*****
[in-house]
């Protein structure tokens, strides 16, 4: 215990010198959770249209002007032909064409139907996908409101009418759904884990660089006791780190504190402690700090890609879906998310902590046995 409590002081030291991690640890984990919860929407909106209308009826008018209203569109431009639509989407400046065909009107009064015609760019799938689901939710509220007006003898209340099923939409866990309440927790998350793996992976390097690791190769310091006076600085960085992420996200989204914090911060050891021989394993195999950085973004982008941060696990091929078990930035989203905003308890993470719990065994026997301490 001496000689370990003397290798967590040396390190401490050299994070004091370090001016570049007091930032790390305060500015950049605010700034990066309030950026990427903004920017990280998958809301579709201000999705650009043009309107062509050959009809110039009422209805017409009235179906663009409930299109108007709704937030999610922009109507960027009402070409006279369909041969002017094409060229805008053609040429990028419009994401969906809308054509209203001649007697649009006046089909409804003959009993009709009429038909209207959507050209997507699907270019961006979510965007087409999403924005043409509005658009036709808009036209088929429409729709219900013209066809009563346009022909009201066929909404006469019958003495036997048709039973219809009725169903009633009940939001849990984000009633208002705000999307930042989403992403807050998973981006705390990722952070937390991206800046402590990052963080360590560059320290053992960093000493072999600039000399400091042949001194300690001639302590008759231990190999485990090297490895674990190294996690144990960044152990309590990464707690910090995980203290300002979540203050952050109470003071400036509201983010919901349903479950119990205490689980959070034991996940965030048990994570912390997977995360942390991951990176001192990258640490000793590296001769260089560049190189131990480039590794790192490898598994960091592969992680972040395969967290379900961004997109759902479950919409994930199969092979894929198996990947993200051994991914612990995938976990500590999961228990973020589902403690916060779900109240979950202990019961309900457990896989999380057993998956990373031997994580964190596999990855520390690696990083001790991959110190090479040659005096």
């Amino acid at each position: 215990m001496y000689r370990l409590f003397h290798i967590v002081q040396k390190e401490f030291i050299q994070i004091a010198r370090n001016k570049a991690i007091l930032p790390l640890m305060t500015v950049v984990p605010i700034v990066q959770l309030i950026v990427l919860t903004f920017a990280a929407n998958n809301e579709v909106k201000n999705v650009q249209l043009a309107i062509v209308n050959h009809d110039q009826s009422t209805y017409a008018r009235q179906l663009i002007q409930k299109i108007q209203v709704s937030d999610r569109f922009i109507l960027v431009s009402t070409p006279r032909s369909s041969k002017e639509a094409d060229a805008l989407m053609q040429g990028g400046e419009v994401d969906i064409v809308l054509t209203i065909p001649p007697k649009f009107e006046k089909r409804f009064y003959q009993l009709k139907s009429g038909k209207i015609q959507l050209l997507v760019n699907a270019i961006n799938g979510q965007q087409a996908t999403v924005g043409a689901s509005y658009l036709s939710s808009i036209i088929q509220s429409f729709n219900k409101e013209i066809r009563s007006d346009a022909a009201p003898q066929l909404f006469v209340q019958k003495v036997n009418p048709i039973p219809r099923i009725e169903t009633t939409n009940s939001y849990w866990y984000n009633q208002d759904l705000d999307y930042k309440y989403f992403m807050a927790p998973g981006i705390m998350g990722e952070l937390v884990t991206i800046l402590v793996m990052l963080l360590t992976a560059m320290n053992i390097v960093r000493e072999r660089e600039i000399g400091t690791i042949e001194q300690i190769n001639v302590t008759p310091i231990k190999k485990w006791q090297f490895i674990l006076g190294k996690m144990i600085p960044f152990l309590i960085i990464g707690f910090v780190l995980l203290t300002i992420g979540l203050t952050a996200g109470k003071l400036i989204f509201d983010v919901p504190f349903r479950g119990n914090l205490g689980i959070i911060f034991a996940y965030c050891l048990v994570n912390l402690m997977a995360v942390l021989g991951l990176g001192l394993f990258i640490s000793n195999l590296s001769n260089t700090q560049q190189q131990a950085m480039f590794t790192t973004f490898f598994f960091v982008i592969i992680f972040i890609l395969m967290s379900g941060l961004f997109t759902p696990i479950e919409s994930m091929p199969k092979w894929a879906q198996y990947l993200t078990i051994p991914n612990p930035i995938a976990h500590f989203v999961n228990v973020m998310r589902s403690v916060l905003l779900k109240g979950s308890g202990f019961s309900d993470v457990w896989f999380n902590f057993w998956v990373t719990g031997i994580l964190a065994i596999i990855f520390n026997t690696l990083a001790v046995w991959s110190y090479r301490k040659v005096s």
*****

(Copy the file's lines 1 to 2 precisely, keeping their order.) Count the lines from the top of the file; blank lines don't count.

[in-house]
């Protein structure tokens, strides 16, 4: 215990010198959770249209002007032909064409139907996908409101009418759904884990660089006791780190504190402690700090890609879906998310902590046995 409590002081030291991690640890984990919860929407909106209308009826008018209203569109431009639509989407400046065909009107009064015609760019799938689901939710509220007006003898209340099923939409866990309440927790998350793996992976390097690791190769310091006076600085960085992420996200989204914090911060050891021989394993195999950085973004982008941060696990091929078990930035989203905003308890993470719990065994026997301490 001496000689370990003397290798967590040396390190401490050299994070004091370090001016570049007091930032790390305060500015950049605010700034990066309030950026990427903004920017990280998958809301579709201000999705650009043009309107062509050959009809110039009422209805017409009235179906663009409930299109108007709704937030999610922009109507960027009402070409006279369909041969002017094409060229805008053609040429990028419009994401969906809308054509209203001649007697649009006046089909409804003959009993009709009429038909209207959507050209997507699907270019961006979510965007087409999403924005043409509005658009036709808009036209088929429409729709219900013209066809009563346009022909009201066929909404006469019958003495036997048709039973219809009725169903009633009940939001849990984000009633208002705000999307930042989403992403807050998973981006705390990722952070937390991206800046402590990052963080360590560059320290053992960093000493072999600039000399400091042949001194300690001639302590008759231990190999485990090297490895674990190294996690144990960044152990309590990464707690910090995980203290300002979540203050952050109470003071400036509201983010919901349903479950119990205490689980959070034991996940965030048990994570912390997977995360942390991951990176001192990258640490000793590296001769260089560049190189131990480039590794790192490898598994960091592969992680972040395969967290379900961004997109759902479950919409994930199969092979894929198996990947993200051994991914612990995938976990500590999961228990973020589902403690916060779900109240979950202990019961309900457990896989999380057993998956990373031997994580964190596999990855520390690696990083001790991959110190090479040659005096």